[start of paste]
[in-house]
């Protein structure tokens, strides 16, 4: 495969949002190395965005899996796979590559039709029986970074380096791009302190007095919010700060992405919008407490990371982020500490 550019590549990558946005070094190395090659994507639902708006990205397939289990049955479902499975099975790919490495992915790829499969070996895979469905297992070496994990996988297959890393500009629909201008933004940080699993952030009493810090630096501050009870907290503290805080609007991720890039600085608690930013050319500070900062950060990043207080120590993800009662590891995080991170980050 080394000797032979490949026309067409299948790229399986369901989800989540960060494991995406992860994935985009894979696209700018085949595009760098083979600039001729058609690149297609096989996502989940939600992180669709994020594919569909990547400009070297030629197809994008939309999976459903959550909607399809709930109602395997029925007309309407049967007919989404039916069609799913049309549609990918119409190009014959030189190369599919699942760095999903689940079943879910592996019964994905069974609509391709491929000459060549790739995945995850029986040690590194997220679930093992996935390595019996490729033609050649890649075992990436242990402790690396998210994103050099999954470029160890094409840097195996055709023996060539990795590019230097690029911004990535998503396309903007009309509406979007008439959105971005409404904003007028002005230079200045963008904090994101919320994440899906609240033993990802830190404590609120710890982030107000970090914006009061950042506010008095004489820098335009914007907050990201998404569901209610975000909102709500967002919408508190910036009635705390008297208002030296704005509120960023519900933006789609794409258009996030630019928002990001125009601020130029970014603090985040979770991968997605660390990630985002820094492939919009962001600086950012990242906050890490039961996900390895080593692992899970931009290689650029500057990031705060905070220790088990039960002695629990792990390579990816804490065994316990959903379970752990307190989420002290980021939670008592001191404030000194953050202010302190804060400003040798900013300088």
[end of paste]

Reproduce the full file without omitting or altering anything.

[in-house]
């Protein structure tokens, strides 16, 4: 495969949002190395965005899996796979590559039709029986970074380096791009302190007095919010700060992405919008407490990371982020500490 550019590549990558946005070094190395090659994507639902708006990205397939289990049955479902499975099975790919490495992915790829499969070996895979469905297992070496994990996988297959890393500009629909201008933004940080699993952030009493810090630096501050009870907290503290805080609007991720890039600085608690930013050319500070900062950060990043207080120590993800009662590891995080991170980050 080394000797032979490949026309067409299948790229399986369901989800989540960060494991995406992860994935985009894979696209700018085949595009760098083979600039001729058609690149297609096989996502989940939600992180669709994020594919569909990547400009070297030629197809994008939309999976459903959550909607399809709930109602395997029925007309309407049967007919989404039916069609799913049309549609990918119409190009014959030189190369599919699942760095999903689940079943879910592996019964994905069974609509391709491929000459060549790739995945995850029986040690590194997220679930093992996935390595019996490729033609050649890649075992990436242990402790690396998210994103050099999954470029160890094409840097195996055709023996060539990795590019230097690029911004990535998503396309903007009309509406979007008439959105971005409404904003007028002005230079200045963008904090994101919320994440899906609240033993990802830190404590609120710890982030107000970090914006009061950042506010008095004489820098335009914007907050990201998404569901209610975000909102709500967002919408508190910036009635705390008297208002030296704005509120960023519900933006789609794409258009996030630019928002990001125009601020130029970014603090985040979770991968997605660390990630985002820094492939919009962001600086950012990242906050890490039961996900390895080593692992899970931009290689650029500057990031705060905070220790088990039960002695629990792990390579990816804490065994316990959903379970752990307190989420002290980021939670008592001191404030000194953050202010302190804060400003040798900013300088």